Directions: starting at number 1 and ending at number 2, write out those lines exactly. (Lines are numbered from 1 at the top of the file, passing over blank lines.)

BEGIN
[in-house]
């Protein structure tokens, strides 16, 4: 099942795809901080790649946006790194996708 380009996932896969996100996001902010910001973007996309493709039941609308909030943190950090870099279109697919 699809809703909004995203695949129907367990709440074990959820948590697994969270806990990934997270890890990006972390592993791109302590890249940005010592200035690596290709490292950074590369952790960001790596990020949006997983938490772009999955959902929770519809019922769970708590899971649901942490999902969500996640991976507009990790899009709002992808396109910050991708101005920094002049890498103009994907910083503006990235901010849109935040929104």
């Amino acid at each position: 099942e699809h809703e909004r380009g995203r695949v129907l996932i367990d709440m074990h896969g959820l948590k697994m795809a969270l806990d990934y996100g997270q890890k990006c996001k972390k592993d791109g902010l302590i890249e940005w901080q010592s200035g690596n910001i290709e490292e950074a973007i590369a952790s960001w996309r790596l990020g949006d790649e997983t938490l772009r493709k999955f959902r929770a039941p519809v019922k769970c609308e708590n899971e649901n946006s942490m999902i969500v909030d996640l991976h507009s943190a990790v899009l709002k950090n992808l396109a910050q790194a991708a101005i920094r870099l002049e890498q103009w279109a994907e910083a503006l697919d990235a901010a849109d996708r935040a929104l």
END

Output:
[in-house]
């Protein structure tokens, strides 16, 4: 099942795809901080790649946006790194996708 380009996932896969996100996001902010910001973007996309493709039941609308909030943190950090870099279109697919 699809809703909004995203695949129907367990709440074990959820948590697994969270806990990934997270890890990006972390592993791109302590890249940005010592200035690596290709490292950074590369952790960001790596990020949006997983938490772009999955959902929770519809019922769970708590899971649901942490999902969500996640991976507009990790899009709002992808396109910050991708101005920094002049890498103009994907910083503006990235901010849109935040929104």